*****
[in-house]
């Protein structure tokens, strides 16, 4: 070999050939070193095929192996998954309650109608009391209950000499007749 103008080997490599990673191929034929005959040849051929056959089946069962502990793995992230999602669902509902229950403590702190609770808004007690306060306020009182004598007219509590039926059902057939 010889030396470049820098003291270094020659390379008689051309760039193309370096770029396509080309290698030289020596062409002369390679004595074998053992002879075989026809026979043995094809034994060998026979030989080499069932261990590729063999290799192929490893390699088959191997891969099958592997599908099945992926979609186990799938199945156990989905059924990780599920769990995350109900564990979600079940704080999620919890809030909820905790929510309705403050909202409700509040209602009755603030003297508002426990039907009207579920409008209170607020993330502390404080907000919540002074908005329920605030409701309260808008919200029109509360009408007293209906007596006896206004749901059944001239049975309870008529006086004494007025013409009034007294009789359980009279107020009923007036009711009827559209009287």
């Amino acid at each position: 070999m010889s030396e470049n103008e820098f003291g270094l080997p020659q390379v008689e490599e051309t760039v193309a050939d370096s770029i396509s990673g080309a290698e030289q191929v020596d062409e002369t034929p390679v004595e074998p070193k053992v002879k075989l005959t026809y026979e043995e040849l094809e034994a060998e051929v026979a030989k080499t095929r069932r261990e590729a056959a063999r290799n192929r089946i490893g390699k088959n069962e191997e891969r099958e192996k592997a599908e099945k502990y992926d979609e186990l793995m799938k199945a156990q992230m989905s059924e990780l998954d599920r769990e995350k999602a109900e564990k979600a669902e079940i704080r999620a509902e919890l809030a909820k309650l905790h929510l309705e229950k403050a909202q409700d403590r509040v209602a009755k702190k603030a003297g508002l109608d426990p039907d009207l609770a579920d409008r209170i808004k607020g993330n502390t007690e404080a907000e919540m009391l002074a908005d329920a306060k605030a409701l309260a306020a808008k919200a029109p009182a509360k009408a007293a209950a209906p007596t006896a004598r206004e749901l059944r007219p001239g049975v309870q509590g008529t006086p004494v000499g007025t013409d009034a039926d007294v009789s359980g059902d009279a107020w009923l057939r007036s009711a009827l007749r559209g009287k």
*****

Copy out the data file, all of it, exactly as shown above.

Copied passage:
[in-house]
């Protein structure tokens, strides 16, 4: 070999050939070193095929192996998954309650109608009391209950000499007749 103008080997490599990673191929034929005959040849051929056959089946069962502990793995992230999602669902509902229950403590702190609770808004007690306060306020009182004598007219509590039926059902057939 010889030396470049820098003291270094020659390379008689051309760039193309370096770029396509080309290698030289020596062409002369390679004595074998053992002879075989026809026979043995094809034994060998026979030989080499069932261990590729063999290799192929490893390699088959191997891969099958592997599908099945992926979609186990799938199945156990989905059924990780599920769990995350109900564990979600079940704080999620919890809030909820905790929510309705403050909202409700509040209602009755603030003297508002426990039907009207579920409008209170607020993330502390404080907000919540002074908005329920605030409701309260808008919200029109509360009408007293209906007596006896206004749901059944001239049975309870008529006086004494007025013409009034007294009789359980009279107020009923007036009711009827559209009287």
């Amino acid at each position: 070999m010889s030396e470049n103008e820098f003291g270094l080997p020659q390379v008689e490599e051309t760039v193309a050939d370096s770029i396509s990673g080309a290698e030289q191929v020596d062409e002369t034929p390679v004595e074998p070193k053992v002879k075989l005959t026809y026979e043995e040849l094809e034994a060998e051929v026979a030989k080499t095929r069932r261990e590729a056959a063999r290799n192929r089946i490893g390699k088959n069962e191997e891969r099958e192996k592997a599908e099945k502990y992926d979609e186990l793995m799938k199945a156990q992230m989905s059924e990780l998954d599920r769990e995350k999602a109900e564990k979600a669902e079940i704080r999620a509902e919890l809030a909820k309650l905790h929510l309705e229950k403050a909202q409700d403590r509040v209602a009755k702190k603030a003297g508002l109608d426990p039907d009207l609770a579920d409008r209170i808004k607020g993330n502390t007690e404080a907000e919540m009391l002074a908005d329920a306060k605030a409701l309260a306020a808008k919200a029109p009182a509360k009408a007293a209950a209906p007596t006896a004598r206004e749901l059944r007219p001239g049975v309870q509590g008529t006086p004494v000499g007025t013409d009034a039926d007294v009789s359980g059902d009279a107020w009923l057939r007036s009711a009827l007749r559209g009287k």